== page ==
The Bryan City Council approved the adoption of the Midtown Area Plan at its Tuesday night meeting, but there is still much to be done before residents see changes related to the Midtown development project. 

The 80-page document, which was released to the public in February, is the product of more than a year of community input and staff efforts. The plan is meant to guide the city through redevelopment of about 2 square miles surrounding the former municipal golf course on West Villa Maria Road, from historic Downtown Bryan to the city limits shared with the City of College Station and generally bound by Finfeather Road to the west and South Texas Avenue to the east.

The plan includes information for five “experience districts” within the area, a market opportunity study, a section that outlines pattern zoning — a new type of zoning that includes pre-approved building patterns — and an implementation work plan.

Project Planner and Midtown Project Manager Lindsay Hackett said the approval of the plan does not in itself lead to immediate changes. According to a city press release sent out following Tuesday’s meeting, there are several zoning changes needed for the plan to be fully implemented, but those will be considered by City Council late this summer. 

“By adopting the plan, we are kind of saying ‘yes,’ the council supports and is bringing into ordinance these recommendations and directions that come from the plan,’ ” Hackett said in an interview before the meeting. “So then the next steps are easier to take forward because we’ve seen all of these things pointing to that, but the plan itself does not adopt any changes.”

Even if pattern zoning is approved down the road, Hackett said people are not required to change what they have. It is meant, she said, to give owners more flexibility.

Feedback from the public since the plan was released has been generally positive, Hackett said. 

During the public hearing at the Tuesday council meeting, comments submitted by residents were in favor of and opposed to various elements in the plan. One person’s opposition addressed a lack of input from local architects. Councilman Mike Southerland agreed with some of the concerns raised in the comments, saying he believes the plan has many shortcomings and is unrealistic. Southerland voted against the plan.

The full plan is available at bryantx.gov/midtown.

The city council also passed items related to the regional park project “Travis Bryan Midtown Park” on Villa Maria Road, including a $719,901 construction contract with Kelly Burt Dozer. 

The contract, according to the agenda, will include construction of a stormwater detention and sediment control pond behind the upcoming BigShots Golf development. The pond is meant to siphon off flow from the adjacent creek and route through the pond to displace sediment in the concrete bottom of the pond to make it easy to remove in the future, according to the agenda. 

Council also approved of the establishment of the Travis Bryan Midtown Park Construction Fund. Bryan Chief Financial Officer Joe Hegwood said the fund is being created to increase transparency concerning how much money is being spent on the park.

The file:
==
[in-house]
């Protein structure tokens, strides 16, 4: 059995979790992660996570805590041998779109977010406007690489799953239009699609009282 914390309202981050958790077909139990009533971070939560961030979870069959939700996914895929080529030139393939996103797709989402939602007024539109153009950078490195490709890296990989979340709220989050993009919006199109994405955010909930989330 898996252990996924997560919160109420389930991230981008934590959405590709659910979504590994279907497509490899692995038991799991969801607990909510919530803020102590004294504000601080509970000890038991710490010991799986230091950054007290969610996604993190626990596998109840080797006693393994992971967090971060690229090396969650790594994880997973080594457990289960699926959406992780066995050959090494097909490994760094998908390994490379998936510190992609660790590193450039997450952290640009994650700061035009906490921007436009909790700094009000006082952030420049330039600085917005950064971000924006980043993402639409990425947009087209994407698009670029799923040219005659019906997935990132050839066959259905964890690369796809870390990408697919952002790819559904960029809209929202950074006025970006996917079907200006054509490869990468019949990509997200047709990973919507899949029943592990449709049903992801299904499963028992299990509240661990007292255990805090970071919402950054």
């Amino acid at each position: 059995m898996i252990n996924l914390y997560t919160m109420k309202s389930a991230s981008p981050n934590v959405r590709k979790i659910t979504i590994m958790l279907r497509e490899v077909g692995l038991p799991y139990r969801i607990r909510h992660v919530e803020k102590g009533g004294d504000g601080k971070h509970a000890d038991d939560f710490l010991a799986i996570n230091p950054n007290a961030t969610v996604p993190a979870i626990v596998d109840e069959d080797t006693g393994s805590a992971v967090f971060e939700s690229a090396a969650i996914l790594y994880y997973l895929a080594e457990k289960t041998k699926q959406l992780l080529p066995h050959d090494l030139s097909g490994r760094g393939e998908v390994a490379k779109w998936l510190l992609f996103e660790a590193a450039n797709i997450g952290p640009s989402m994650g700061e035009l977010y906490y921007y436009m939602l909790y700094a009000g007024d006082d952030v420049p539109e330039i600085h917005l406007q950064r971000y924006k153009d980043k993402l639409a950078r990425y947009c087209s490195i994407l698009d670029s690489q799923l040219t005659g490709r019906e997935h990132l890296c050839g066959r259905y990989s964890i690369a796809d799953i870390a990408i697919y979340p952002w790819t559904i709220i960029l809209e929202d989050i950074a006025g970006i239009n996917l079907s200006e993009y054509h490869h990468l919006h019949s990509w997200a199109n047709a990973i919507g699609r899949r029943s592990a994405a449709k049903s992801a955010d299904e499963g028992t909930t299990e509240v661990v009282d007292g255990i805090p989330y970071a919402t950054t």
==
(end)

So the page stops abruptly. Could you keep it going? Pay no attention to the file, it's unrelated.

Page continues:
The $59 million in bonds that were issued in January for the project will remain in the bond funds, Hegwood said, but any other money that the city uses on the project from places like the city’s capital reserve fund will be moved into the newly established construction fund. 

The $343,500 consulting services agreement with Sports Facilities Management LLC that passed Tuesday will allow SFM to help the city find the best equipment, layouts and designs for the sports center, amphitheater and ball fields in the regional park project, according to city Business Liaison and Special Projects Manager Frank Clark.

While SFM is currently helping with the “front end” aspects of planning, design and more, Clark said there is a good chance they will be brought in later to also manage the facility. 

The city’s expenditure budget appropriations for FY 2020 was approved to be increased from $404,047,631 to $425,047,631. Hegwood said the change comes after the Bryan Texas Utilities board was directed in January to focus on maintaining their system, keeping their rates competitive and maintaining their financial health. 

To help with those initiatives, Hegwood said BTU was asked to make a transfer to the city whenever there was excess in what BTU needed. BTU estimated that they will be able to transfer about $20 million this year, so the council’s approval of increasing the expenditure budget appropriations for FY 20 allows for BTU to make the transfer in the near future.

Earlier in the day, the city of Bryan announced that traffic on Villa Maria Road in Bryan will be affected this week as construction crews begin work on medians and turning lanes associated with the regional park project. 

Inside lanes of Villa Maria Road between South College Avenue and Wellborn Road will be closed starting today. Beginning Friday, crews will close the inside lanes of Villa Maria Road between Harvey Mitchell Parkway and Jaguar Drive. The work is expected to last for about two weeks.

For more information on Tuesday’s meeting — including a change to loading zone requirements for child care facilities — visit bryantx.gov/channel16.

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